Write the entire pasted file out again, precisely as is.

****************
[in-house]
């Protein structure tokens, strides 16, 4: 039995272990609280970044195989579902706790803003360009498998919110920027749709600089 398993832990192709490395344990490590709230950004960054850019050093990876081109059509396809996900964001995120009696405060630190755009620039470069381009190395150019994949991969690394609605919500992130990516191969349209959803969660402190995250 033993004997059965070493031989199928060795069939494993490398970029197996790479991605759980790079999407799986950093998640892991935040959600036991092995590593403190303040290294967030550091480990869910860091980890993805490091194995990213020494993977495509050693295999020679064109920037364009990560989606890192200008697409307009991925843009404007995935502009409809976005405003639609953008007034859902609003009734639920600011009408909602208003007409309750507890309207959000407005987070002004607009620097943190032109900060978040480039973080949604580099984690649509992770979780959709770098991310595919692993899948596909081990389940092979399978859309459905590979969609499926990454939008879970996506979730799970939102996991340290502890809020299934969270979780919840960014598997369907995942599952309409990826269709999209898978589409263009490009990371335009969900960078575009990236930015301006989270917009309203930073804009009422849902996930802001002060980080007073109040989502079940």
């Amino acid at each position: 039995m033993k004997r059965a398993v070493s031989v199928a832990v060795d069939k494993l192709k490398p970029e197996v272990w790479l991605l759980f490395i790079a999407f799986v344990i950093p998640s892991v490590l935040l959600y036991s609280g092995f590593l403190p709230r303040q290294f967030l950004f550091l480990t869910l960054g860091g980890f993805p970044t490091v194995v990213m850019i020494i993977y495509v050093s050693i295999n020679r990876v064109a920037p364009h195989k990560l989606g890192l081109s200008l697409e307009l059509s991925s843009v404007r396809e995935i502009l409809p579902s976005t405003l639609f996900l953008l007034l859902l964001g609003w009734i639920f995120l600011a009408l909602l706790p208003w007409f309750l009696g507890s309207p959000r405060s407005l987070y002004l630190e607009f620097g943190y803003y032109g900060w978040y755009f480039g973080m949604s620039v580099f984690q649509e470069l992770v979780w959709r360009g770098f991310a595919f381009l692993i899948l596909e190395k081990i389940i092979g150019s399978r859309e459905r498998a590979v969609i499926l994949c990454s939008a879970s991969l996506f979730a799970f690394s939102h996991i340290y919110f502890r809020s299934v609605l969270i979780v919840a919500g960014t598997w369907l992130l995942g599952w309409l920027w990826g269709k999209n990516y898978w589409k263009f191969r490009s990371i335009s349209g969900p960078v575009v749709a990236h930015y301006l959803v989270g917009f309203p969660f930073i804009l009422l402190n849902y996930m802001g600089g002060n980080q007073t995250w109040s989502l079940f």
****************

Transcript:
[in-house]
């Protein structure tokens, strides 16, 4: 039995272990609280970044195989579902706790803003360009498998919110920027749709600089 398993832990192709490395344990490590709230950004960054850019050093990876081109059509396809996900964001995120009696405060630190755009620039470069381009190395150019994949991969690394609605919500992130990516191969349209959803969660402190995250 033993004997059965070493031989199928060795069939494993490398970029197996790479991605759980790079999407799986950093998640892991935040959600036991092995590593403190303040290294967030550091480990869910860091980890993805490091194995990213020494993977495509050693295999020679064109920037364009990560989606890192200008697409307009991925843009404007995935502009409809976005405003639609953008007034859902609003009734639920600011009408909602208003007409309750507890309207959000407005987070002004607009620097943190032109900060978040480039973080949604580099984690649509992770979780959709770098991310595919692993899948596909081990389940092979399978859309459905590979969609499926990454939008879970996506979730799970939102996991340290502890809020299934969270979780919840960014598997369907995942599952309409990826269709999209898978589409263009490009990371335009969900960078575009990236930015301006989270917009309203930073804009009422849902996930802001002060980080007073109040989502079940």
């Amino acid at each position: 039995m033993k004997r059965a398993v070493s031989v199928a832990v060795d069939k494993l192709k490398p970029e197996v272990w790479l991605l759980f490395i790079a999407f799986v344990i950093p998640s892991v490590l935040l959600y036991s609280g092995f590593l403190p709230r303040q290294f967030l950004f550091l480990t869910l960054g860091g980890f993805p970044t490091v194995v990213m850019i020494i993977y495509v050093s050693i295999n020679r990876v064109a920037p364009h195989k990560l989606g890192l081109s200008l697409e307009l059509s991925s843009v404007r396809e995935i502009l409809p579902s976005t405003l639609f996900l953008l007034l859902l964001g609003w009734i639920f995120l600011a009408l909602l706790p208003w007409f309750l009696g507890s309207p959000r405060s407005l987070y002004l630190e607009f620097g943190y803003y032109g900060w978040y755009f480039g973080m949604s620039v580099f984690q649509e470069l992770v979780w959709r360009g770098f991310a595919f381009l692993i899948l596909e190395k081990i389940i092979g150019s399978r859309e459905r498998a590979v969609i499926l994949c990454s939008a879970s991969l996506f979730a799970f690394s939102h996991i340290y919110f502890r809020s299934v609605l969270i979780v919840a919500g960014t598997w369907l992130l995942g599952w309409l920027w990826g269709k999209n990516y898978w589409k263009f191969r490009s990371i335009s349209g969900p960078v575009v749709a990236h930015y301006l959803v989270g917009f309203p969660f930073i804009l009422l402190n849902y996930m802001g600089g002060n980080q007073t995250w109040s989502l079940f």